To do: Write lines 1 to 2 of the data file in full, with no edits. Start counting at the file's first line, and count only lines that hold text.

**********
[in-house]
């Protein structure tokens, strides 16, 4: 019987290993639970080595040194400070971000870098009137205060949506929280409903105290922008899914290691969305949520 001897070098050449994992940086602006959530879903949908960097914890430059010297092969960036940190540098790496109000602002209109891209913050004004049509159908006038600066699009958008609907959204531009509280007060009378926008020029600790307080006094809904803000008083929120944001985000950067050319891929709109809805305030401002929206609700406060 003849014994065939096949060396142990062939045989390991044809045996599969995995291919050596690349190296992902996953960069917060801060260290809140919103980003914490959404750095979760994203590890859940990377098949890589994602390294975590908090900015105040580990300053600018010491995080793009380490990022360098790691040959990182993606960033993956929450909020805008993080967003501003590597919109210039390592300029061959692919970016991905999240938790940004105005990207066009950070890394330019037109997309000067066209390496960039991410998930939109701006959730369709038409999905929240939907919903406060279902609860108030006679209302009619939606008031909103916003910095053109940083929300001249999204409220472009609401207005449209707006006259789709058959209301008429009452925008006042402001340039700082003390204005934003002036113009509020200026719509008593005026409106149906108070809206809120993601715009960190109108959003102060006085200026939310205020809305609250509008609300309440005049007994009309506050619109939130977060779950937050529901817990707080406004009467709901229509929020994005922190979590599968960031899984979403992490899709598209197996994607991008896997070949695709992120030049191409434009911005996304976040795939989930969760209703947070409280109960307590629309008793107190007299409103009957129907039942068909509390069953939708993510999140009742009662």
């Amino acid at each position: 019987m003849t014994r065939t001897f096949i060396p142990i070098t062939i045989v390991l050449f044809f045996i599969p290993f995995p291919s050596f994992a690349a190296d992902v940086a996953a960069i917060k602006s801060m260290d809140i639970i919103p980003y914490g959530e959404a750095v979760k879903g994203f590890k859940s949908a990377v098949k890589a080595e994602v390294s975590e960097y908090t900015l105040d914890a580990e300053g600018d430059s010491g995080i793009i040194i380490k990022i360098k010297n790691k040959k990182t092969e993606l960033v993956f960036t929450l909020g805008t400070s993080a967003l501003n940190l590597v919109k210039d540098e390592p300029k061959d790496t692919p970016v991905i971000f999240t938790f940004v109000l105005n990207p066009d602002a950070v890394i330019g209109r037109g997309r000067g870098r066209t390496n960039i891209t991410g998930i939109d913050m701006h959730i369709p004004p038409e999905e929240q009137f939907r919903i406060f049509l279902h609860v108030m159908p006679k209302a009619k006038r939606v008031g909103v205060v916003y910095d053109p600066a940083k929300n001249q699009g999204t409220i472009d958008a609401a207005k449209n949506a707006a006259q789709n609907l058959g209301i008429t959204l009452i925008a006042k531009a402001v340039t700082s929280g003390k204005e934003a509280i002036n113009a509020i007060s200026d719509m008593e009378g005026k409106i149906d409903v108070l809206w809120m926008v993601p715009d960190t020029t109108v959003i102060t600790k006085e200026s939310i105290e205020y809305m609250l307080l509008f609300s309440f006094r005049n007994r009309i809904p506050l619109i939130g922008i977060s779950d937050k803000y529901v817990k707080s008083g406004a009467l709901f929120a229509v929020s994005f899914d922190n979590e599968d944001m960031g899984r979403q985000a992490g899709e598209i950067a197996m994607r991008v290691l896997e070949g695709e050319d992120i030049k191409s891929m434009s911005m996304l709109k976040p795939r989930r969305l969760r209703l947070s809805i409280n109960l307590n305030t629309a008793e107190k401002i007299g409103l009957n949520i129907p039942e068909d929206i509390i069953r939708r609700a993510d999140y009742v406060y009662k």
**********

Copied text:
[in-house]
């Protein structure tokens, strides 16, 4: 019987290993639970080595040194400070971000870098009137205060949506929280409903105290922008899914290691969305949520 001897070098050449994992940086602006959530879903949908960097914890430059010297092969960036940190540098790496109000602002209109891209913050004004049509159908006038600066699009958008609907959204531009509280007060009378926008020029600790307080006094809904803000008083929120944001985000950067050319891929709109809805305030401002929206609700406060 003849014994065939096949060396142990062939045989390991044809045996599969995995291919050596690349190296992902996953960069917060801060260290809140919103980003914490959404750095979760994203590890859940990377098949890589994602390294975590908090900015105040580990300053600018010491995080793009380490990022360098790691040959990182993606960033993956929450909020805008993080967003501003590597919109210039390592300029061959692919970016991905999240938790940004105005990207066009950070890394330019037109997309000067066209390496960039991410998930939109701006959730369709038409999905929240939907919903406060279902609860108030006679209302009619939606008031909103916003910095053109940083929300001249999204409220472009609401207005449209707006006259789709058959209301008429009452925008006042402001340039700082003390204005934003002036113009509020200026719509008593005026409106149906108070809206809120993601715009960190109108959003102060006085200026939310205020809305609250509008609300309440005049007994009309506050619109939130977060779950937050529901817990707080406004009467709901229509929020994005922190979590599968960031899984979403992490899709598209197996994607991008896997070949695709992120030049191409434009911005996304976040795939989930969760209703947070409280109960307590629309008793107190007299409103009957129907039942068909509390069953939708993510999140009742009662």